Have you wondered whether you could have done something different as a parent to prevent your child’s addiction?
Oh gosh yes. I think every parent initially kind of blames themself for their child’s addiction. I can remember one thing that really sticks in my mind: when Jack was little he would always say, “Well my sister gets to do that. Why don’t I get to do that?” Or “You bought her that. Why didn’t you buy me that?” And my reply was … always as a joke, “I like her better than you.” One time my husband and I were getting ready to go on a trip. We were going to Hawaii with three other couples. I went in to say goodbye to Jack and he said, “You know mom, you really hurt my feelings when you say that.” And I thought “Oh my gosh.” Even now I wonder whether I caused his addiction by saying that to him? Did I make him feel so unworthy? I know I didn’t cause it. I know in my heart and I know in my brain I didn’t cause it. I don’t think I could have stopped it. And short of forbidding him to see people, there’s nothing we could have done.
I think all parents wonder what they could have done differently. I was there for both of my children. I was always available to them no matter what. My children were active in sports. They were active in school. They were active in our church. No, I don’t know if there is anything I could have done differently.
I could have been more observant. If it looks like a duck and quacks like a duck, a lot of times it is a duck. Our youngest son is 17 now, and he gets so frustrated because if he goes out to Lafayette or if he goes out to a movie, we want to know who he’s going with, we want to know who is driving, we want to know what movie he’s going to go see and that he better be back in this house by such and such time. He gets so frustrated because we gave Brady a lot more freedom. But you can’t take your guard down when it comes to your children. You just can’t. My mom, as much as she loved me, was very liberal with me and she let her guard down. And I don’t blame my addiction on her at all.
Other than lock her up? You know, I’m not sure. I mean, the influences of that young man … he was the person who actually turned her onto heroin the first time. I mean, I put part of the blame on her, too. He has his own addiction issues. Still, could I have forbidden her to see him? I think it is somewhat naïve of me to think that I could have had that control over her. You know what it is like. You know – if mom or dad says you can’t do that, then you find a way. Part of parenting is realizing you don’t have control. She had a cadre of friends who were good kids. They weren’t crazy partiers. She didn’t hang out with the partiers. That’s the irony here.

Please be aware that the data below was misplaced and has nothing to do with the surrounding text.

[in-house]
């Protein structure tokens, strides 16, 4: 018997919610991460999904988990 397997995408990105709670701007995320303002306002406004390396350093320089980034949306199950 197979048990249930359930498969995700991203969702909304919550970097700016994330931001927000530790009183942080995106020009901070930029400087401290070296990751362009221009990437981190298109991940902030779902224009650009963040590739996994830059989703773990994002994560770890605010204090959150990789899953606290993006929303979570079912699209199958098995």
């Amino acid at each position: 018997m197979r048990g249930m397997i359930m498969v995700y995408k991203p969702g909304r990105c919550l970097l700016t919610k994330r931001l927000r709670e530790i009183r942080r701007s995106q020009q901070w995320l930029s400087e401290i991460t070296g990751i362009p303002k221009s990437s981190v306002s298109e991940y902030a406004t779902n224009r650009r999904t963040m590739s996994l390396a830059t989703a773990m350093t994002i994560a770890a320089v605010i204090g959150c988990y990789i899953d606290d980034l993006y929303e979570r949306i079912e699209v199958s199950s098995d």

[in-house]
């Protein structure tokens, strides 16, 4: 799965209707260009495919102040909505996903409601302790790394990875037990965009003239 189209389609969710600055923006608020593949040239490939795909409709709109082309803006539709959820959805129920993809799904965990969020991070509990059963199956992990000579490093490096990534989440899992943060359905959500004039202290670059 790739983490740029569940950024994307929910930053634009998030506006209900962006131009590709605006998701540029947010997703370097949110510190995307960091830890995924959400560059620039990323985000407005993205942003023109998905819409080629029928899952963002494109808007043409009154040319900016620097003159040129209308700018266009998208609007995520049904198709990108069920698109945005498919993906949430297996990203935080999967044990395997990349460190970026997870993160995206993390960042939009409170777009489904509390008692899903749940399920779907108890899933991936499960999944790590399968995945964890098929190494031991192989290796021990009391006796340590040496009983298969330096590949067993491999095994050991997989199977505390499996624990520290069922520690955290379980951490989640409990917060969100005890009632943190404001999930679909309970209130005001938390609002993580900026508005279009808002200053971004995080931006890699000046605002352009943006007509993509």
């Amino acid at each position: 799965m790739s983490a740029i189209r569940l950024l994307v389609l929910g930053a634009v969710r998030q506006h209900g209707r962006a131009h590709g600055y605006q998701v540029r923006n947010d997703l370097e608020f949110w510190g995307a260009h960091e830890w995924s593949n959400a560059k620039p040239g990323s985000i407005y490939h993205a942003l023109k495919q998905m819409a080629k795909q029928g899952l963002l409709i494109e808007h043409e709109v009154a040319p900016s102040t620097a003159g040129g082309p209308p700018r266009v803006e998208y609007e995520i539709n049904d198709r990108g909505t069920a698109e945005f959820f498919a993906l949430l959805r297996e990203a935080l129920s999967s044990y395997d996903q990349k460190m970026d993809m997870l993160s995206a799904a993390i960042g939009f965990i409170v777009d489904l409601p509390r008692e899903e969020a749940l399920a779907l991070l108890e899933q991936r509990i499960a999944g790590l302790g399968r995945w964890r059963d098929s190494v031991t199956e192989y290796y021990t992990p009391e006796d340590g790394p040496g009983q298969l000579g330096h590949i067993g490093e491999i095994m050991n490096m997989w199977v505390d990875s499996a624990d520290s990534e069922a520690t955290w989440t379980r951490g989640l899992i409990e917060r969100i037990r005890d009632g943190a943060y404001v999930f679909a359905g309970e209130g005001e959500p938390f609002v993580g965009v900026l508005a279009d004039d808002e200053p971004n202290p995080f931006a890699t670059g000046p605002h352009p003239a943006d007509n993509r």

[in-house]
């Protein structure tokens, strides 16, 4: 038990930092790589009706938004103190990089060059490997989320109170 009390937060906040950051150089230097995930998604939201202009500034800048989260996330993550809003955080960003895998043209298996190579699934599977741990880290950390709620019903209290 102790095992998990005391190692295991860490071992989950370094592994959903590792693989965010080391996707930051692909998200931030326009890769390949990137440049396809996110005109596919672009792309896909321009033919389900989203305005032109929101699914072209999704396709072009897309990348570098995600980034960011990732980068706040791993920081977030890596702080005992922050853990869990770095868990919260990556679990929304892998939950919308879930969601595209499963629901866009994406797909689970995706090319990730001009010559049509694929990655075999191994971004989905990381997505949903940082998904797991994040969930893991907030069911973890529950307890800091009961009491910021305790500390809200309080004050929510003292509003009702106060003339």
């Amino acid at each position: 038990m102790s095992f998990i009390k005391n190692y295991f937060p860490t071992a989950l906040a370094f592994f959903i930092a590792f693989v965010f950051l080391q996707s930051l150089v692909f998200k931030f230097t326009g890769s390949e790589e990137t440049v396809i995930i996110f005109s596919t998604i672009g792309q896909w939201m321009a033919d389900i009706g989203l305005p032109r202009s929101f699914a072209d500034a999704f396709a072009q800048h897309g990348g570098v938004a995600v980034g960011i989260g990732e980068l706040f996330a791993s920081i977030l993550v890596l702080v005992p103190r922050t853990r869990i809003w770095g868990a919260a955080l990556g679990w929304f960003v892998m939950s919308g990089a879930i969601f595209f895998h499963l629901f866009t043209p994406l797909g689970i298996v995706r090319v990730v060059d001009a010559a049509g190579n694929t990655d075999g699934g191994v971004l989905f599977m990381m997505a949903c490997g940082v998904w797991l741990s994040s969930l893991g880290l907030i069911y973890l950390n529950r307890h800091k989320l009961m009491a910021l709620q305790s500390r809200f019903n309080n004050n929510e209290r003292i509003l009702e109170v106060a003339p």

I would have tried to figure out a way to work well with their dad. But I don’t know if that would have made a difference. I don’t think I could have prevented anything but it’s hard not to rewind and blame yourself for a lot of things.
Travis: I made a lot of mistakes. I set a standard that was really high in our home. And part of that was because of my life. Part of that was the Marine Corp in me that demanded excellence. And so I demanded excellence all the time. Not just of my kids, but of myself, too. Looking back, some of the things I did with Tyler was me wishing I had a father that did that to me. I didn’t have a father demanding excellence out of me. And so I did that. And there is no doubt I was too tough at times.
Wayne – We should have known what the heck an opiate was. We should have been more educated. We should have understood prescription medication. Period. I don’t care if it is Xanax, I don’t care if it is opiates. I don’t care if it is Adderall. Understand that these drugs get shared by our kids very early. Understand what they are. We should have asked about Vicoden and found out that it is addictive. We should have known whether 60 was a lot and whether he took them all or not. He was 19 years old and they didn’t offer them to us. They offered them to him. We didn’t know if there were refills. And would we have known? Not with HIPAA laws. That would have been stage one.
Stage two, his freshman year after he had one semester there, his coach calls me and asks if one of his teammates could come home with Tyler for spring break. We said sure. What’s the matter? He said his home life was a little jacked up and he said he knew we ran a tight household, so was it all right if he comes over? He said he knew Tyler was a good kid. Well, low and behold, this quarterback had been in rehab twice. So he sent the fox to the hen house. We had no idea. That would have been good to know. Our radar would have been up. We would have been asking a lot more questions. We just assumed Tyler had bad money management skills. And that just enabled it and that let his addiction go further. And then you start helping them financially and start paying rent. We probably could have gotten to it earlier before it dug it’s claws in. So as a parent, absolutely don’t take anything for granted. Don’t trust anything. Really. I hate to be a helicopter parent, but you’re allowed to go through their room as long as they are a dependent of yours. That’s ok. Go through their room. Be curious.